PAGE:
Apple iPad (7th gen)
No, this isn’t an original choice, but it’s a good one for any new parent — in particular because the iPad is the perfect way for grandparents and far-off family to video chat with new babies. Its large, 10.2-inch display looks fantastic, and it supports just about every video conferencing app you’d want to use. There are also plenty of educational apps, games and streaming-video services parents can use when they’re cool with baby having a bit of screen time. It’ll also be a life-saver for any finicky babies during car rides and flights (in the far future, we assume).
Podcasts are great and all, but a well-produced audiobook can be another experience entirely. As a bonus, listening to them technically counts as reading books when you have your hands full with a baby. Audible is pretty much the only audiobook game in town, which makes it a no-brainer gift option (especially if the dad in question just got a pair of new wireless headphones). Every monthly membership (they start at $15) comes with credits toward books and access to Audible’s Originals series. While you could gift titles individually as well, it makes more sense to go the monthly route so the recipient can start building a personalized audiobook library.
Doona car seat/stroller
Between juggling strollers and car seats, moving around with a baby is tough — especially if you plan to travel and take cabs often. That’s where the Doona comes in: It’s an ingenious stroller that can also transform into a car seat at the touch of a button. That’s not only great for being on the go but also helpful for schlepping your baby up and down stairs. It’s the perfect option for parents in cities who don’t have a car of their own, and it’s even FAA approved for airplanes. The only downside is it’s only useful until your baby hits 32 inches or 35 pounds — after that, you’ll have to graduate to a traditional setup. Sure, it’s more expensive than basic options. But in a world where parents are spending thousands on fancy-yet-impractical strollers, the Doona’s flexibility quickly justifies its cost.
Eufy Spaceview monitor
For some reason, baby-monitor tech has been stuck in the dark ages for a while. Eufy’s Spaceview is one of the first to offer a modern handset unit with a five-inch HD screen and a decent amount of battery life. Its bulbous camera can also move around to give parents a full view of their nurseries, which is useful once their kids start moving around more. We also appreciate that it’s not a “smart” monitor: It relies solely on local wireless reception, so there’s no chance of hackers breaking in.
Hatch Baby Rest
Every parent will need a sound machine. They’re the single best way to help a baby sleep at night, since they help to recreate the sound of being in the womb. While there are many to choose from, I like Hatch Baby Rest because it’s also much more than a plain old sound machine. You have a variety of noises to choose from, and it’s a decent speaker, so nothing sounds distorted. The kicker is that you can also control it from an app, which makes it easy to raise the volume if the neighbors are being too loud. It also functions as a night-light and can help your baby wake up by brightening in the morning. (Personally I don’t think the newer Rest+ is worth the price. The audio monitoring and clock features aren’t essential.)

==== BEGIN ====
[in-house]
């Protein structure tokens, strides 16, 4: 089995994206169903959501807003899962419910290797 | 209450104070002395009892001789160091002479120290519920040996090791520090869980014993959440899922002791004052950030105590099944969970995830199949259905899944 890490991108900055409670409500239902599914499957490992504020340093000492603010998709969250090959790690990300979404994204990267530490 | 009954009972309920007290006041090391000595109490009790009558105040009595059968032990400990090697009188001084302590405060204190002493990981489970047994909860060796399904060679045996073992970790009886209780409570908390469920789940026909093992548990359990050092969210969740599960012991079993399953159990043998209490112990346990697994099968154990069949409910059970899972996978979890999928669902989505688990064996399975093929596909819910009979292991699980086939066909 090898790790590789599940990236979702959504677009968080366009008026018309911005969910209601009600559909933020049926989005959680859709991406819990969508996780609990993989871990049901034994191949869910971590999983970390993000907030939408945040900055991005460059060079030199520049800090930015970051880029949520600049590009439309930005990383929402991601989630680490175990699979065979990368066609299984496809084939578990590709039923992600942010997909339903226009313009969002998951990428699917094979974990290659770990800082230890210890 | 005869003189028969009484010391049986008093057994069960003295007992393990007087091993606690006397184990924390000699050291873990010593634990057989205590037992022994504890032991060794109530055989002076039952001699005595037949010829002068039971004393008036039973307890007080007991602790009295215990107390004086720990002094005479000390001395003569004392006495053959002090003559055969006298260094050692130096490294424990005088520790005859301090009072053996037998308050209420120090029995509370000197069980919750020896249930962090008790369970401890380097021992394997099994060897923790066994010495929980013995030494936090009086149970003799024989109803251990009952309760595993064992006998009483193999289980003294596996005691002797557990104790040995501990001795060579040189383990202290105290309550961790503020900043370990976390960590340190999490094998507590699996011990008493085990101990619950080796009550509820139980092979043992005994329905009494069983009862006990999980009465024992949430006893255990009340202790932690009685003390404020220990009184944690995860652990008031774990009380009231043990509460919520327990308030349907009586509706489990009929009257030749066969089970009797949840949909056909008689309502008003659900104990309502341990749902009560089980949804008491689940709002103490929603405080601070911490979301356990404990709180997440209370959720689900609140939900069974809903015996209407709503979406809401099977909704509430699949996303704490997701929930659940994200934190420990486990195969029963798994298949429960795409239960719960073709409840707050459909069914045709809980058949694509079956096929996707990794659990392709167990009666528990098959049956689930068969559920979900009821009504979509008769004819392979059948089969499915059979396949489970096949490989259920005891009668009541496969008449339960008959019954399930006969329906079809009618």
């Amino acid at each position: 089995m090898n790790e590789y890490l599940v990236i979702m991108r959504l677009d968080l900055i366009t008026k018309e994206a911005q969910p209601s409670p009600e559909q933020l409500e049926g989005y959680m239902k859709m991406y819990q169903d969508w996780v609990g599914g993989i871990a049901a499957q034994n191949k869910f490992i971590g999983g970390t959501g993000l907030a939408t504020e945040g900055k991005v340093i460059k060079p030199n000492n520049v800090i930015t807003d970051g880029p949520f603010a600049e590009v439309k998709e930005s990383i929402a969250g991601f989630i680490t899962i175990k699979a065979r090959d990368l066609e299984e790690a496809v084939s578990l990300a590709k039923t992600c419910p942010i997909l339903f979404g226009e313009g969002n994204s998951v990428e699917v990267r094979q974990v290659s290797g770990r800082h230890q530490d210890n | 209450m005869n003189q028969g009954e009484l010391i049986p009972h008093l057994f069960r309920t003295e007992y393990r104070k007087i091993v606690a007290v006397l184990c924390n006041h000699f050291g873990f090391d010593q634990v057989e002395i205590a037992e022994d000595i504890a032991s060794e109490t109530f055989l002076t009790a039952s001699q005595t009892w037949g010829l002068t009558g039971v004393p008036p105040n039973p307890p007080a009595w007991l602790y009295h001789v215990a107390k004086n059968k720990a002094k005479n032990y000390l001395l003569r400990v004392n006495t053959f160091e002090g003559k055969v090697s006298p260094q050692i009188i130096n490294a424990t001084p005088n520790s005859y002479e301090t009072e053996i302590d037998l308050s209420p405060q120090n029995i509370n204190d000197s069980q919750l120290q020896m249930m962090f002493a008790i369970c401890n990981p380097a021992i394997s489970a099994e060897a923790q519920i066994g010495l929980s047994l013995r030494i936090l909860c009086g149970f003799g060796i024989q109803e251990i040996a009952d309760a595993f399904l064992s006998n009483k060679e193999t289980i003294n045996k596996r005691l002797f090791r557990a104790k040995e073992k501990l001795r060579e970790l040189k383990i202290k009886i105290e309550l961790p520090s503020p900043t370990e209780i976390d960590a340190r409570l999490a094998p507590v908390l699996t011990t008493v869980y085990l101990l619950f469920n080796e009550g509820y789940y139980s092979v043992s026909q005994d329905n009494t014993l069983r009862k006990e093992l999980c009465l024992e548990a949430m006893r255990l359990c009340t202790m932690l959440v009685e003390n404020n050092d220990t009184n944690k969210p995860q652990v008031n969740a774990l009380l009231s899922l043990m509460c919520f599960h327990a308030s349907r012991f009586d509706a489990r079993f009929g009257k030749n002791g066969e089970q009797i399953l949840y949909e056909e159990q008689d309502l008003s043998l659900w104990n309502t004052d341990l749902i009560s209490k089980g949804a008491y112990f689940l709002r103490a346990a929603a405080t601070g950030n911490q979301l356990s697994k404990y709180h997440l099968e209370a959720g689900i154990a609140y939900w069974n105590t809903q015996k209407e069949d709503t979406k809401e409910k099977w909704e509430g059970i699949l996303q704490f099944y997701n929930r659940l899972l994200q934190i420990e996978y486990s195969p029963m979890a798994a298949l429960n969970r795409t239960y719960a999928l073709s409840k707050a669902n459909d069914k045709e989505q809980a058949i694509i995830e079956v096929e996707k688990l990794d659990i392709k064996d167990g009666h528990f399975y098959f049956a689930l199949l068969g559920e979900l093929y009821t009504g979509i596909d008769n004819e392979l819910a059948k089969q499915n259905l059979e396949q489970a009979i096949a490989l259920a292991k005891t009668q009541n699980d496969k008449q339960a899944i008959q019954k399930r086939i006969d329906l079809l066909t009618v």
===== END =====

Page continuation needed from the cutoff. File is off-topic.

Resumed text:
Jabra Elite Active 75t
Wireless earbuds are a lifesaver when dealing with a baby, and Jabra’s Elite Active 75t are among our favorites. They’re compact, they sound great and they’re rugged enough to handle a bit of rain … if you can ever sneak out for a run. New parents will spend plenty of time soothing and feeding their little ones, but their little ones won’t mind if they’re also catching up on podcasts and audiobooks at the same time. The Elite Active 75t’s tips form a nice and secure seal with most ears, which helps prevent sound from leaking out and disturbing conked-out babies. (Note: Be extra careful using any wireless earbuds around babies, and avoid loose ones entirely, as they are a choking hazard. As an alternative, consider Bluetooth buds with a thin cord connecting them, like the BeatsX or Jaybird’s Tarah.)
Every baby thermometer needs to be fast and flexible, but Kinsa’s also adds a decent amount of smarts. It connects to an app to track all of your temperature readings, and it has a large display for instant feedback. Even better, it can offer a bit of advice for what to do when your baby has a fever or other symptoms. It might suggest medication for a persistent cough and alert you when to call the doctor when your baby’s temperature gets too high. Kinsa’s thermometer also has the advantage of being relatively cheap at $20.
This simple rattle will be a lifesaver during every baby tantrum. The NogginStik has a face to help your little one start recognizing facial features, a variety of textures to keep them interested and a mirror on the bottom so they can learn to see themselves. Best of all, it lights up whenever it’s shaken. Rattles are a dime a dozen, but the NogginStik has enough features to soothe even the most tyrannical infant. It’s something I’ve gifted to every expecting friend, and it’s always been a hit.
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